SUMMARY OF THE INVENTION

In accordance with the invention, a circuit breaker is taught which includes a silicon-controlled rectifier or similar gated device connected in series with a flux shunt trip or similar tripping device. When sufficient gate current is supplied to the gate of the silicon-controlled rectifier, the tripping device is actuated to cause the main contacts in the circuit breaker to open. The gate current is supplied by a switch or transistor-controlled current source. The switch or transistor is in turn controlled at the base terminal thereof, for instance, by a second transistor which conducts for actuating the base-to-emitter circuit of the first transistor, i.e., causing the first transistor to conduct. The base of the controlling transistor is connected to an appropriately chosen junction point in the series-connected resistor of a band gap regulator reference circuit. The series connected resistor has a positive temperature coefficient and this interacts with the negative temperature coefficient of the base-to-emitter circuit of the controlling transistor to cause that transistor to conduct when the over-temperature value is reached. In another embodiment of the invention, the emitter of the controlling transistor may be connected to system common or ground by way of a resistor which has a given ohms per C. characteristic so that the over-temperature value may be raised in a predictable manner. In still another embodiment of the invention, the emitter of the controlling transistor is left unconnected to ground so that the over-temperature operation is defeated or disabled. In still another embodiment of the invention, a memory resistor for an I2 t calculating circuit is replaced by an active switch controlled device so that the capacitor discharging memory operation may be utilized when the aforementioned device is turned on. However, when the memory operation is not required, the aforementioned device is turned off and essentially disconnected from the charging circuit so that all of the current which is representative of the heat build-up in the conductor being protected by the circuit breaker in question is supplied directly to the capacitor thus reducing the error previously associated with the parallel memory resistive path.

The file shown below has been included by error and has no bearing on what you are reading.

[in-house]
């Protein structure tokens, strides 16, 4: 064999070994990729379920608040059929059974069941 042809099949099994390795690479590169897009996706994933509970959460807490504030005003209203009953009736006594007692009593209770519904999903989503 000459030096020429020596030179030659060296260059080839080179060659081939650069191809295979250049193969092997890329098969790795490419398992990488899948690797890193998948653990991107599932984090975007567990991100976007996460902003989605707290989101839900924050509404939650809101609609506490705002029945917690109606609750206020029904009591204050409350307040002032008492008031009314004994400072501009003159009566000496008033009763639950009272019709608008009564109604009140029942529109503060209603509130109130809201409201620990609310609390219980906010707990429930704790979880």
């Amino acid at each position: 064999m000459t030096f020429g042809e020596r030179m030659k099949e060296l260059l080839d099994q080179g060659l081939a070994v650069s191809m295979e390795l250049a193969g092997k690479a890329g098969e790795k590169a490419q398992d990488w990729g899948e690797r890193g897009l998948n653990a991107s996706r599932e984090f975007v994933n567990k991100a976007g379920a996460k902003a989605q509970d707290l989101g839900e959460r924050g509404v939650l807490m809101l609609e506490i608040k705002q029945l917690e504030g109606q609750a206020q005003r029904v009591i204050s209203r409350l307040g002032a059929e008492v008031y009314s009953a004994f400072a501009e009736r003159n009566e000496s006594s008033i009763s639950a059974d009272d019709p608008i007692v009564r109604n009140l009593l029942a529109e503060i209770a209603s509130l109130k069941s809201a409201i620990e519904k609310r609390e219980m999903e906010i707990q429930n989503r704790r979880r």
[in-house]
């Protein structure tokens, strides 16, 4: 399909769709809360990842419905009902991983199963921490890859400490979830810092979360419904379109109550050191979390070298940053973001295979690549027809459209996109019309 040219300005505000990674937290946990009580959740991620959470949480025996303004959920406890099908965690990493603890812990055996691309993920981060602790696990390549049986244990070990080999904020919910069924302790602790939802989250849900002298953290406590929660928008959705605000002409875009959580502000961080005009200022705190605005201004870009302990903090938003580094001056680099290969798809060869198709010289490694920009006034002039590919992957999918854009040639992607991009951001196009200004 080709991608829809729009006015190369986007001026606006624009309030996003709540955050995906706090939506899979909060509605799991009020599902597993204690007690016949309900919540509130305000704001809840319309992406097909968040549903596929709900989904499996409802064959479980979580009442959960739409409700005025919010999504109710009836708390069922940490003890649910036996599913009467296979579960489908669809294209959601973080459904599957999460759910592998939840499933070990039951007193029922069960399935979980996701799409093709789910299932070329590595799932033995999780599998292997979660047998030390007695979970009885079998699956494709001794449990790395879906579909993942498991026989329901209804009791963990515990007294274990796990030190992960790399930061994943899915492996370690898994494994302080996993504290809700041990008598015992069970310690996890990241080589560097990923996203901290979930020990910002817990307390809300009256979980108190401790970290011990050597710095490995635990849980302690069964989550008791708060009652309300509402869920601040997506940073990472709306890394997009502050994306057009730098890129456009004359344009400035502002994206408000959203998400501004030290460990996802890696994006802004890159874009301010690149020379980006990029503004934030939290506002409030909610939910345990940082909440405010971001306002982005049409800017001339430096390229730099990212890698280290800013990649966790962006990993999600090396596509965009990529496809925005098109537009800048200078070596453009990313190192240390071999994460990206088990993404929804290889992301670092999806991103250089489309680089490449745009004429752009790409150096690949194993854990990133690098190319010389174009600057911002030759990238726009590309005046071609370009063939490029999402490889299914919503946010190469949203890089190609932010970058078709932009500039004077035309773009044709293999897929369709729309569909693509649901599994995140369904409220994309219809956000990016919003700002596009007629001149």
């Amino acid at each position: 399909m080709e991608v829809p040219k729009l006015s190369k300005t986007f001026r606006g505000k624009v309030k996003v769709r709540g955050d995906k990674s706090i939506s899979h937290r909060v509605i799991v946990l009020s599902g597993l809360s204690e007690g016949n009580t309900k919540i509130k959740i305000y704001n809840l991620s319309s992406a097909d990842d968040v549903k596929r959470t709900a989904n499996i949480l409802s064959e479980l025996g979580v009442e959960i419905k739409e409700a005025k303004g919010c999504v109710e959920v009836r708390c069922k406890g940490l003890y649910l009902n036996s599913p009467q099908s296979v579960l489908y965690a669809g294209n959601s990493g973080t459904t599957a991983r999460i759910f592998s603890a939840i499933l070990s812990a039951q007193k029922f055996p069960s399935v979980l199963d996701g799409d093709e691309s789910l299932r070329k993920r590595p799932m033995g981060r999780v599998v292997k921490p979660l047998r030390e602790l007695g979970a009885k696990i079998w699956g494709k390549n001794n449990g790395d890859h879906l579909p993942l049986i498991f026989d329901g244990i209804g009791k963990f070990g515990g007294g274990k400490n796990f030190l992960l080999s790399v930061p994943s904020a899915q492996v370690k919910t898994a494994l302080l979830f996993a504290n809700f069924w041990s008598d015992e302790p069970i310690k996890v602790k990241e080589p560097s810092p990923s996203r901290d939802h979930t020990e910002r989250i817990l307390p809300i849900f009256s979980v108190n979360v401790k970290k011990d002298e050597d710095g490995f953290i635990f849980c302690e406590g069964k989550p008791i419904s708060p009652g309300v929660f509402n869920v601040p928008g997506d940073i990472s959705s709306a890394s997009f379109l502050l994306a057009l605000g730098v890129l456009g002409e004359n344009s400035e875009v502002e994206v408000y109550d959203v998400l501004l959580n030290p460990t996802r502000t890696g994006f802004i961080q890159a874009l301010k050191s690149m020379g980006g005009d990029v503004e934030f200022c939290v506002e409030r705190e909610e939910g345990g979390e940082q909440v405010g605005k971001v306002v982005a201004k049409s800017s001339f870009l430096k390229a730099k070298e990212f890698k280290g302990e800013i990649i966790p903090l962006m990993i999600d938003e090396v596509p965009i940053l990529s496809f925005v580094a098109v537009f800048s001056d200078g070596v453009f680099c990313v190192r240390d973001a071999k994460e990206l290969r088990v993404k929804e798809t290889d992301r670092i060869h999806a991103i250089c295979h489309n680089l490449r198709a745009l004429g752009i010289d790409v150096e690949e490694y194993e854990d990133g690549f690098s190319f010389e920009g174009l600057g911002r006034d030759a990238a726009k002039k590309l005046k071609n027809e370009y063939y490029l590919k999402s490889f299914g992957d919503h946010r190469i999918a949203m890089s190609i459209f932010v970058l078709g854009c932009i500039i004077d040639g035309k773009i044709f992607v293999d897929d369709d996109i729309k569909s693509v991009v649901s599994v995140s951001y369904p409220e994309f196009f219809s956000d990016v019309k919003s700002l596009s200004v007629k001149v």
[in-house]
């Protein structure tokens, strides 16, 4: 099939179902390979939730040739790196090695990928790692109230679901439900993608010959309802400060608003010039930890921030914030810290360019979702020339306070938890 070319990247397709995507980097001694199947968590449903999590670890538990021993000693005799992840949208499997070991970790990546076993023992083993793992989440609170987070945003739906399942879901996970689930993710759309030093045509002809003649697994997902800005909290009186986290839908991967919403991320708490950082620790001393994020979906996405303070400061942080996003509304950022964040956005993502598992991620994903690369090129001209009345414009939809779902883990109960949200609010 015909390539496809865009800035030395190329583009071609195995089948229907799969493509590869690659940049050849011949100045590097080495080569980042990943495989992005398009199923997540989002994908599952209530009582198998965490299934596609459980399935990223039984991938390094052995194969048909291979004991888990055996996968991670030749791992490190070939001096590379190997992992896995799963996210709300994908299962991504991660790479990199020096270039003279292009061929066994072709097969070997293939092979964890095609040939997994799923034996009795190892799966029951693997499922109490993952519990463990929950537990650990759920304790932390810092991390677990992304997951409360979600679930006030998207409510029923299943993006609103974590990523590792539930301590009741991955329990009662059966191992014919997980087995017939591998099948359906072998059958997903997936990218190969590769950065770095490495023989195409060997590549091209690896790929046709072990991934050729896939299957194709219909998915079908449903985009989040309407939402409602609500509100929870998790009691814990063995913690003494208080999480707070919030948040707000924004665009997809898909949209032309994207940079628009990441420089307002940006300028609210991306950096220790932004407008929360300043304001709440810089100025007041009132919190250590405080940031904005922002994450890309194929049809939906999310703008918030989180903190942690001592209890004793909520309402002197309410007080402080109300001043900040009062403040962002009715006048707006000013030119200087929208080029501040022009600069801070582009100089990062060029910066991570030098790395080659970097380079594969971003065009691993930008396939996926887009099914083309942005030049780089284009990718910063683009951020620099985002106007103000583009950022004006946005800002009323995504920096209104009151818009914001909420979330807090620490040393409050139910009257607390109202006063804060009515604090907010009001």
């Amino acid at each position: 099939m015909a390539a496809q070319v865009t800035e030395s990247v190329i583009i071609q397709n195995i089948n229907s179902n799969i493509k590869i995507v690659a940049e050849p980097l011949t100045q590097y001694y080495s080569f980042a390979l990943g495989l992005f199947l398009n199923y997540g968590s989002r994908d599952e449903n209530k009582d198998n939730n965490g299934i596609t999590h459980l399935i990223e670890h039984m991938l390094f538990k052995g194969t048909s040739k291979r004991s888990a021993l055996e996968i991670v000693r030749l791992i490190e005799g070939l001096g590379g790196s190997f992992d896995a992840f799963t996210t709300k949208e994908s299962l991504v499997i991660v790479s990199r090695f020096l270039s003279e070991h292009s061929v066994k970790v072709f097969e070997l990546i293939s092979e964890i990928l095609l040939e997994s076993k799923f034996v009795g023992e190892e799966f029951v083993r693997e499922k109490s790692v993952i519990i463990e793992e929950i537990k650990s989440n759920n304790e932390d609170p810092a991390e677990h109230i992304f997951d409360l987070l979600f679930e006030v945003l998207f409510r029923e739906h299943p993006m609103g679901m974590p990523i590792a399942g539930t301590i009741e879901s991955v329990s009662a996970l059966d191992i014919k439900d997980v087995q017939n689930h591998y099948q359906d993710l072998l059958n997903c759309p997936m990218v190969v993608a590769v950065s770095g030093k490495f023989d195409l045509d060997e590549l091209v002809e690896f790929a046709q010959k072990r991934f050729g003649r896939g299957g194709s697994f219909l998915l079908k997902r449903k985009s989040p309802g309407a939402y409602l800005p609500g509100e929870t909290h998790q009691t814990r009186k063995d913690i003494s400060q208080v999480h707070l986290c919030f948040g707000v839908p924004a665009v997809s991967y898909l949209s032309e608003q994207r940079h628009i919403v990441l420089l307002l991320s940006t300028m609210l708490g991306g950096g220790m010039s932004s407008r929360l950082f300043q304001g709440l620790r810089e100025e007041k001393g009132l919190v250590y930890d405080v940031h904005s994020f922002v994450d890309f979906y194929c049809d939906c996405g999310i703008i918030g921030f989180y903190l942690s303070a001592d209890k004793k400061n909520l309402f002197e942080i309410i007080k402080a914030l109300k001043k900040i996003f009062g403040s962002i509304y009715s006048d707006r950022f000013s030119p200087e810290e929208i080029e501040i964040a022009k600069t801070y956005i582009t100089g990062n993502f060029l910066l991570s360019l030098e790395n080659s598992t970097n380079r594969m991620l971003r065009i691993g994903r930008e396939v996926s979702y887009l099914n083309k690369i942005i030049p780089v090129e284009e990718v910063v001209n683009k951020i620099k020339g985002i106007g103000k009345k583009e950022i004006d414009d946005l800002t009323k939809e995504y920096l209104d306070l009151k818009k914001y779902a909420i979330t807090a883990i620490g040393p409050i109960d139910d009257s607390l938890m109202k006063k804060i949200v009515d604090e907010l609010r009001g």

BRIEF DESCRIPTION OF THE DRAWINGS

For a better understanding of the invention, reference may be had to the preferred embodiment thereof shown in the accompanying drawings, in which:

FIG. 1 shows a front view of a molded case circuit breaker utilizing the concepts of the present invention; and

FIGS. 2A-2C show an electrical and mechanical diagram partially in schematic form and partially in functional block diagram form of the electrical and electromechanical elements of the present invention.

DESCRIPTION OF THE PREFERRED EMBODIMENTS

Referring now to the drawings and FIG. 1 in particular, the apparatus which is the subject of the present invention is shown. In particular, a molded case circuit breaker 10 is depicted. The molded case circuit breaker 10 may be any of the kind shown and described in the previously described U.S. patents which are assigned to the assignee of the present invention.